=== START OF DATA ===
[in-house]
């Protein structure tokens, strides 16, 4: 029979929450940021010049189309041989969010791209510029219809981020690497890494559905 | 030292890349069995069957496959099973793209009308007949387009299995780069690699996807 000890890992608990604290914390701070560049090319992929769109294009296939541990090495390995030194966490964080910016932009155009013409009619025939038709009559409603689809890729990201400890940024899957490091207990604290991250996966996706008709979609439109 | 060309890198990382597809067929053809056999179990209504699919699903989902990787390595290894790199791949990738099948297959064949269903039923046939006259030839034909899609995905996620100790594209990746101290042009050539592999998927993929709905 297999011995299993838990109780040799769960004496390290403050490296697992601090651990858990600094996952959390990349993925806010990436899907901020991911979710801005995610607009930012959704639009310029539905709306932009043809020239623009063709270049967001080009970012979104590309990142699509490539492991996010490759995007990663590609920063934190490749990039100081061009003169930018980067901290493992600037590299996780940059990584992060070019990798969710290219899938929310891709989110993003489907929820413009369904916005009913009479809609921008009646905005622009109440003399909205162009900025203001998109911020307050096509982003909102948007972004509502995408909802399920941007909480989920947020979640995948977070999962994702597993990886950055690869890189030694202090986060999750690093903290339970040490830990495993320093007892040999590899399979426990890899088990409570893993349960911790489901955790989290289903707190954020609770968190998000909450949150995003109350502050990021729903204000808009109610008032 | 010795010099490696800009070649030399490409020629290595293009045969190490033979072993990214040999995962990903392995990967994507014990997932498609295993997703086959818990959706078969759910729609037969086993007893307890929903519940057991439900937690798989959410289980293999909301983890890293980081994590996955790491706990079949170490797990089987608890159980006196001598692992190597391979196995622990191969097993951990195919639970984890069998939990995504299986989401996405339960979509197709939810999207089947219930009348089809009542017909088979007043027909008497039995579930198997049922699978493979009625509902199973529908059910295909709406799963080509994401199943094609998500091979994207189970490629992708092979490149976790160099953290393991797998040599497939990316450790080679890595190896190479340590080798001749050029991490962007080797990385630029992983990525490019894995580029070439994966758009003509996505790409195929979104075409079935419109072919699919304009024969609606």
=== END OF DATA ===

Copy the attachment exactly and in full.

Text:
[in-house]
């Protein structure tokens, strides 16, 4: 029979929450940021010049189309041989969010791209510029219809981020690497890494559905 | 030292890349069995069957496959099973793209009308007949387009299995780069690699996807 000890890992608990604290914390701070560049090319992929769109294009296939541990090495390995030194966490964080910016932009155009013409009619025939038709009559409603689809890729990201400890940024899957490091207990604290991250996966996706008709979609439109 | 060309890198990382597809067929053809056999179990209504699919699903989902990787390595290894790199791949990738099948297959064949269903039923046939006259030839034909899609995905996620100790594209990746101290042009050539592999998927993929709905 297999011995299993838990109780040799769960004496390290403050490296697992601090651990858990600094996952959390990349993925806010990436899907901020991911979710801005995610607009930012959704639009310029539905709306932009043809020239623009063709270049967001080009970012979104590309990142699509490539492991996010490759995007990663590609920063934190490749990039100081061009003169930018980067901290493992600037590299996780940059990584992060070019990798969710290219899938929310891709989110993003489907929820413009369904916005009913009479809609921008009646905005622009109440003399909205162009900025203001998109911020307050096509982003909102948007972004509502995408909802399920941007909480989920947020979640995948977070999962994702597993990886950055690869890189030694202090986060999750690093903290339970040490830990495993320093007892040999590899399979426990890899088990409570893993349960911790489901955790989290289903707190954020609770968190998000909450949150995003109350502050990021729903204000808009109610008032 | 010795010099490696800009070649030399490409020629290595293009045969190490033979072993990214040999995962990903392995990967994507014990997932498609295993997703086959818990959706078969759910729609037969086993007893307890929903519940057991439900937690798989959410289980293999909301983890890293980081994590996955790491706990079949170490797990089987608890159980006196001598692992190597391979196995622990191969097993951990195919639970984890069998939990995504299986989401996405339960979509197709939810999207089947219930009348089809009542017909088979007043027909008497039995579930198997049922699978493979009625509902199973529908059910295909709406799963080509994401199943094609998500091979994207189970490629992708092979490149976790160099953290393991797998040599497939990316450790080679890595190896190479340590080798001749050029991490962007080797990385630029992983990525490019894995580029070439994966758009003509996505790409195929979104075409079935419109072919699919304009024969609606």